Build Your Child’s Confidence, Foster Their Creativity, and Give Them a Strong Work Ethic with a Music Education

A quality music education will be one of the best things you ever give your child.

Study after study proves it: A great music education makes kids smarter, more resilient, and more compassionate…in ways nothing else can.

But there’s a catch…

Most kids miss out on all of that. 


Because they quit.

And it’s no wonder.

Once the excitement wears off starting music lessons, keeping the fire going gets harder every single day.

No one tells you how much hell you’ll go through to get them to practice.

And once they finally start practicing, no one teaches them how.

There’s this idea out there that helping your child practice is a “bonding moment” that comes naturally. When in reality it feels more like an hour session of pulling out your hair, convincing them to get something – anything – done before they give up and throw their instrument down.

You start to feel solely responsible to keep them interested enough to stick with it. After all, if you could just get them to see how great they could be, they’d start pushing themselves to practice…right?

But after a while, the tug of war becomes too much to handle. And after one too many bad practices ending in tears or another tantrum, everyone starts to think they just don’t have the strength, the stamina, or the talent it takes to keep going.

So they give up, stop playing, and walk away feeling defeated.

And it’s not fair. 

I won’t stand by and watch it happen anymore. Not on my watch.

There are reasons why this happens over and over again to so many kids and parents: reasons that have nothing to do with strength, stamina, or talent.

I want to teach you everything I know about making a music education really work for your child: one that doesn’t involve you becoming a crazy tiger mom, or wasting hours convincing them to practice.

There are too many secrets I can spill to you about how to make practicing easier, find the perfect teachers, get into great camps, and make recitals a huge success.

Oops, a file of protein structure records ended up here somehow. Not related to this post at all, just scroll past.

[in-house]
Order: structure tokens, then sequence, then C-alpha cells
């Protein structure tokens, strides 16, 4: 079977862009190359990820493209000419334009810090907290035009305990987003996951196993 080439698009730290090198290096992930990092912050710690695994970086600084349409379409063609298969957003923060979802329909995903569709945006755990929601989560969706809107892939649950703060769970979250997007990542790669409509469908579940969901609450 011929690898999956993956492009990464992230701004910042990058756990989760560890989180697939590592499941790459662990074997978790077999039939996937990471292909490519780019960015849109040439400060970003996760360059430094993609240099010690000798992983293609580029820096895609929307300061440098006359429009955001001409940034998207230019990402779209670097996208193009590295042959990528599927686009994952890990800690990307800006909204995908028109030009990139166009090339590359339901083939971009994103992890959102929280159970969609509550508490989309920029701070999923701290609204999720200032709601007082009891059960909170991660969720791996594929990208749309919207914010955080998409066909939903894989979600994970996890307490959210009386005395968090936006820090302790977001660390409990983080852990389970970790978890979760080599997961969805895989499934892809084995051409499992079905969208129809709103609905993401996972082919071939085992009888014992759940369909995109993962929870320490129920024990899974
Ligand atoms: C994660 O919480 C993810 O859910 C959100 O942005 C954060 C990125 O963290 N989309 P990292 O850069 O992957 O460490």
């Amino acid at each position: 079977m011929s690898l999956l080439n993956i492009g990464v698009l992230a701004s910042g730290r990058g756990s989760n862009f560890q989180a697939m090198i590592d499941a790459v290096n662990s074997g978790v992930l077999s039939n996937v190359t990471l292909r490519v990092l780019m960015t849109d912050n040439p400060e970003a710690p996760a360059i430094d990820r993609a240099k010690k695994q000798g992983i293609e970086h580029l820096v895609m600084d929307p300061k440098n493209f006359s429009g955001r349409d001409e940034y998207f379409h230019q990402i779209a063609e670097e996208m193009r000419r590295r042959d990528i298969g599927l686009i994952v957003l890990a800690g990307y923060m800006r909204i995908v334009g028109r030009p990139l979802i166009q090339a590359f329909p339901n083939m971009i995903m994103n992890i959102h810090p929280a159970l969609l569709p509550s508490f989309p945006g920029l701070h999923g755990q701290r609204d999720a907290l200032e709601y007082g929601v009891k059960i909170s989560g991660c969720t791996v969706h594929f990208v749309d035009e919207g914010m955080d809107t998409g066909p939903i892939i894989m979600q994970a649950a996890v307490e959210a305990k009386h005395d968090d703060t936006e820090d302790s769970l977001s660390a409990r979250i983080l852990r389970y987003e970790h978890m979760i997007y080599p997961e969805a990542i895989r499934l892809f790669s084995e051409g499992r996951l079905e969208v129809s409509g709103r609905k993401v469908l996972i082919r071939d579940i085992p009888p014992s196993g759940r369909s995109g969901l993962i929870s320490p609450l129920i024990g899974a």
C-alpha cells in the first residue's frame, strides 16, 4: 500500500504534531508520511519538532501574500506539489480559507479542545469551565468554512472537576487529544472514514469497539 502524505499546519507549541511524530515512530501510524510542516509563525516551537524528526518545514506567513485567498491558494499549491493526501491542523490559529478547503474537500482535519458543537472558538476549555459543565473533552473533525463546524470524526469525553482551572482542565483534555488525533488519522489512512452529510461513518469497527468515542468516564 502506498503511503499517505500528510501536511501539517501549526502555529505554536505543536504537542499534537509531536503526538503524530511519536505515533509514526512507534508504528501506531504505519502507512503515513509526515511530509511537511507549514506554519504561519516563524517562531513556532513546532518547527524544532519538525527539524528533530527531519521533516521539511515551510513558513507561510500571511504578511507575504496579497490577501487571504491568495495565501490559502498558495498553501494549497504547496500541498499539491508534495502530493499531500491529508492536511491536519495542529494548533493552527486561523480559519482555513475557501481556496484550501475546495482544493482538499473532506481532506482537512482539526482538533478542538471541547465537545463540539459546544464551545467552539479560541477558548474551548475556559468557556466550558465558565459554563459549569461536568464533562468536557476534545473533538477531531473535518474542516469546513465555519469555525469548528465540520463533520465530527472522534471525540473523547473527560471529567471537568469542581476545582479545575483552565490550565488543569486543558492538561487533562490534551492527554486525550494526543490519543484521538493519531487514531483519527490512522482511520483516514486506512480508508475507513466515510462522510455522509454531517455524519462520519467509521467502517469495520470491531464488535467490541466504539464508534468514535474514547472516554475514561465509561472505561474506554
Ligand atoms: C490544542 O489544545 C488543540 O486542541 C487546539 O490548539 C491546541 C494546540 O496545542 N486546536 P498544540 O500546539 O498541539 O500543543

Because the truth is, all of those priceless benefits that come from a great music education can happen for your child. Not only can they happen, you should expect them to happen.

But you need to know how to use their music education to get those benefits. Like what moves to make, how to guide them, what to say, and how to deal with the frustration that comes along with learning to play an instrument.

Music lessons are your short cut to making your child unstoppable.

Creating an interest in music is just the first step. Keeping them there? That takes a little more.

But you don’t have to do it alone. This is what Practice for Parents is all about. Join us.

Let’s make your child unstoppable.

About Elizabeth Kane

I’m an award-winning musician, passionate about practicing and teaching.

I’m also an overachiever, coffee addict, and list maker. I have a horrible relationship with my curling iron. And unless you want a plate of eggs or bowl of brownie batter, we’ll need to go out for dinner.

I believe a music education, coupled with fantastic parenting, will give your child the confidence, creativity, and work ethic they’ll need to achieve any goal they want in life.

I also believe most parents have no idea how to do this really well without wrecking the relationship with their child or turning into one of those scary pushy parents they swore they’d never become.

So I take psychological studies, music skill building tips, and my 20 years of personal experiences as a performer, teacher, and student and blend them all into simple actionable steps you can use to unleash your child’s potential.

Think this whole music thing is just about music? Think again… Check out this quote from someone you may have heard of.

My parents had me study the violin from the time I was six. My new discovery is the result of musical perception. – Albert Einstein (on his theory of relativity)

Now I’m not saying your child will become the next Einstein. But become the next CEO of a major company? Maybe.

There are a lot of struggles that come with this incredible journey. I’d like to help.